Radiograph of a
I can't go back to
Classic Docs anymore
By Vladan Petkovic, IDFA
Taskovski Films brings Norway’s
Radiograph of a Family to IDFA
Iranian director Firouzeh
Khosrovani triumphed at IDFA 2020 with her fourth film
Radiograph of a Family, winning the main award in the IDFA
Competition for Feature Length Documentary and the IDFA Competition for Creative
Use of Archive.
After the film's world premiere on November 24,
the director had a Filmmaker Talk with critic and curator
started the Filmmaker Talk by showing a clip from this film,
in which we see window shop mannequins being mutilated (i.e. a worker uses a saw
to remove the breasts) as they become unsuitable for society after the
“Mother married a photo of Father,” says director Firouzeh
Khosrovani in the opening of this deeply personal documentary.
She’s not speaking metaphorically though. Her mother
Tayi literally married a portrait of Hossein in Teheran—he was
in Switzerland studying radiology and was unable to travel back to his homeland
for the wedding.
The event illustrates the abyss that
still exists in their marriage: Hossein is a secular
progressive and Tayi a devout, traditional Muslim. But this family history is also a sort of x-ray, laying bare the
conflicts of Iranian society in the run-up to, and aftermath of the Iranian
Revolution in 1979.
commentary, we hear letters being read aloud and recollections of conversations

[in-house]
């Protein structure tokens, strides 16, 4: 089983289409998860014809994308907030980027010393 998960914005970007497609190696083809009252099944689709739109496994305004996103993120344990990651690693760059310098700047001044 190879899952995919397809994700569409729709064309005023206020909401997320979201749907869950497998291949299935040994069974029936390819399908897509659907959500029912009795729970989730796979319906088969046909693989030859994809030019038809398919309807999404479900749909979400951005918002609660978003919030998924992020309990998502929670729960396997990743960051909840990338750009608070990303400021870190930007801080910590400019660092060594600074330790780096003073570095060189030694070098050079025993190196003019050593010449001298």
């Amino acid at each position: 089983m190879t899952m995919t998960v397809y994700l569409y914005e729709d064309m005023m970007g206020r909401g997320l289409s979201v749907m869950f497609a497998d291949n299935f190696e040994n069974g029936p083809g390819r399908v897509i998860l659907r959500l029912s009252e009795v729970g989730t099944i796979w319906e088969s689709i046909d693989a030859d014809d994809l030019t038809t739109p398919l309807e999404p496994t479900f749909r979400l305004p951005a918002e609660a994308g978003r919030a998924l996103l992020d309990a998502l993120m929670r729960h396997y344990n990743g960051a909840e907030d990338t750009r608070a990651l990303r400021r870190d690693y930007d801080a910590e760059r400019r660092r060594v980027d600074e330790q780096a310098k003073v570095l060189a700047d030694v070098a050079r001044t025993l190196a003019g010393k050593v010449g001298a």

between her parents. At the same time, we see photographs and videos from the
family archive. These fragments of intimacy are interspersed with stylized shots
of the filmmaker’s parental home, its altering decor and furnishings subtly
reflecting each new phase in her parents’ conjugal life—and in Iranian
Iranian director Firouzeh
Khosrovani triumphed at IDFA 2020 with her fourth film Radiograph of a
Family, winning the main award in the IDFA Competition for Feature Length
Documentary and the IDFA Competition for Creative Use of Archive. After the
film's world premiere on November 24, the director had a Filmmaker Talk with
critic and curator Pamela Cohn.
Cohn said that in her work she focuses on life in modern-day
Iran, with an emphasis on the female experience. This is very much the case with
her latest film, in which she looks back at the dichotomy
within her family, with a religious mother and a secular father. Using a wealth
of archive footage and fictionalized dialogues between her parents, Khosrovani
presents a chronicle of the family against the background of political changes
in Iran, with the 1979 Islamic Revolution at its
Themes that persist in the director's
But all these themes were there in Khosrovani's
work since her first short documentary Rough
Cut from 2008. Cohn started
the Filmmaker Talk by showing a clip from this film, in
which we see window shop mannequins being mutilated (i.e. a worker uses a saw to
remove the breasts) as they become unsuitable for society after the
story of mutilated female mannequins was like a metaphor manufactured to
minimize female characteristics. This was the core idea to do this
film," said Khosrovani.
"When I noticed for the first time in shop windows in Tehran these amputated
mannequin bodies, I thought it was a metaphor for veiled bodies of Iranian
women. It was bizarre and at the same time artistically very interesting, kind
of a Buñuelian image of cutting the breasts."
In her 2014 film Fest of Duty, Khosrovani tells a story that
mirrors the one in her latest film. She films two seven-year-old girls who are
cousins and best friends, and then comes back eight years later to find them
very distanced from each other. One girl's family is secular, and the other's is
religious. It transpires that this is the reason they fell apart. The filmmaker
was inspired to tell this story as she was curious about a custom that was